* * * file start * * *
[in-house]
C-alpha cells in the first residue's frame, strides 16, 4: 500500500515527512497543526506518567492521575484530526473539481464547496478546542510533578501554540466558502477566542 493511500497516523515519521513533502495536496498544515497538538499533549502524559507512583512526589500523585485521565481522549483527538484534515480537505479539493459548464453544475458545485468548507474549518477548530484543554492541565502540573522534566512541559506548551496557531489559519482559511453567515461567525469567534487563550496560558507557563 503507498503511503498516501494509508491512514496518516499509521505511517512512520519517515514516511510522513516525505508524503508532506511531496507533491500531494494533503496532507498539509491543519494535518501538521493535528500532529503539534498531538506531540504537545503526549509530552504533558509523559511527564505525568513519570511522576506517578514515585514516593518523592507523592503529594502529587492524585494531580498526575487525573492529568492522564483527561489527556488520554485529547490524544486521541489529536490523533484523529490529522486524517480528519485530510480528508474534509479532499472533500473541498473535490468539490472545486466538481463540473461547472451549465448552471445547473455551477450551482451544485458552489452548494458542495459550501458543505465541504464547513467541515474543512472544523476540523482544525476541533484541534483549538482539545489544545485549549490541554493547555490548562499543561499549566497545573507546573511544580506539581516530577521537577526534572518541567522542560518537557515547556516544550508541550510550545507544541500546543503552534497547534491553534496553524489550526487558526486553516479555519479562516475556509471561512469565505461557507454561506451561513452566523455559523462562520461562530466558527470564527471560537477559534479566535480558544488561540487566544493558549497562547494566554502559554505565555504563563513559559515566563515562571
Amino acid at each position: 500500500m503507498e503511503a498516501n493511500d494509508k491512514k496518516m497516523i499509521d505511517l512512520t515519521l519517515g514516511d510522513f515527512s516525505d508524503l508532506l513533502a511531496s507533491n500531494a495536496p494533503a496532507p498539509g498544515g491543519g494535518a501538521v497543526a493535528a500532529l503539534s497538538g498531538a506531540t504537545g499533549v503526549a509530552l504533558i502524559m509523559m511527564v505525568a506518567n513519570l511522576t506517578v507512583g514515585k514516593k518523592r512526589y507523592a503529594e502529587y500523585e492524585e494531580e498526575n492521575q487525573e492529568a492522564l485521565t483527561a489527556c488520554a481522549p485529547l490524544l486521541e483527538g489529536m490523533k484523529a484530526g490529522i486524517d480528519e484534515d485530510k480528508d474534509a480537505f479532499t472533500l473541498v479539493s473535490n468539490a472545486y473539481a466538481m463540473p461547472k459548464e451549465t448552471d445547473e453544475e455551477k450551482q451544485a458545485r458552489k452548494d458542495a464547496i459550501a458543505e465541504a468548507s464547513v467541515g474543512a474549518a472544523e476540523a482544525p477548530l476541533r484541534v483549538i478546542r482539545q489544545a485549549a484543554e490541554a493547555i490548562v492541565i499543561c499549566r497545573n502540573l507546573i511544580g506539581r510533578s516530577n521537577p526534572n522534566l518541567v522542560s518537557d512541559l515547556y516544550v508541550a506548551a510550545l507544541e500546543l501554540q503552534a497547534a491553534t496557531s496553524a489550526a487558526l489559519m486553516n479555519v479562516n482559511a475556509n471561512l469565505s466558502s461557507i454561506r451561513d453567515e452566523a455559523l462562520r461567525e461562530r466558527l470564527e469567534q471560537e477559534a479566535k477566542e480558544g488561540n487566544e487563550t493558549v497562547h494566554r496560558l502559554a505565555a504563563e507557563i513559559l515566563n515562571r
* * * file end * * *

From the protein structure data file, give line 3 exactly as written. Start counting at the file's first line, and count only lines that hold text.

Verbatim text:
Amino acid at each position: 500500500m503507498e503511503a498516501n493511500d494509508k491512514k496518516m497516523i499509521d505511517l512512520t515519521l519517515g514516511d510522513f515527512s516525505d508524503l508532506l513533502a511531496s507533491n500531494a495536496p494533503a496532507p498539509g498544515g491543519g494535518a501538521v497543526a493535528a500532529l503539534s497538538g498531538a506531540t504537545g499533549v503526549a509530552l504533558i502524559m509523559m511527564v505525568a506518567n513519570l511522576t506517578v507512583g514515585k514516593k518523592r512526589y507523592a503529594e502529587y500523585e492524585e494531580e498526575n492521575q487525573e492529568a492522564l485521565t483527561a489527556c488520554a481522549p485529547l490524544l486521541e483527538g489529536m490523533k484523529a484530526g490529522i486524517d480528519e484534515d485530510k480528508d474534509a480537505f479532499t472533500l473541498v479539493s473535490n468539490a472545486y473539481a466538481m463540473p461547472k459548464e451549465t448552471d445547473e453544475e455551477k450551482q451544485a458545485r458552489k452548494d458542495a464547496i459550501a458543505e465541504a468548507s464547513v467541515g474543512a474549518a472544523e476540523a482544525p477548530l476541533r484541534v483549538i478546542r482539545q489544545a485549549a484543554e490541554a493547555i490548562v492541565i499543561c499549566r497545573n502540573l507546573i511544580g506539581r510533578s516530577n521537577p526534572n522534566l518541567v522542560s518537557d512541559l515547556y516544550v508541550a506548551a510550545l507544541e500546543l501554540q503552534a497547534a491553534t496557531s496553524a489550526a487558526l489559519m486553516n479555519v479562516n482559511a475556509n471561512l469565505s466558502s461557507i454561506r451561513d453567515e452566523a455559523l462562520r461567525e461562530r466558527l470564527e469567534q471560537e477559534a479566535k477566542e480558544g488561540n487566544e487563550t493558549v497562547h494566554r496560558l502559554a505565555a504563563e507557563i513559559l515566563n515562571r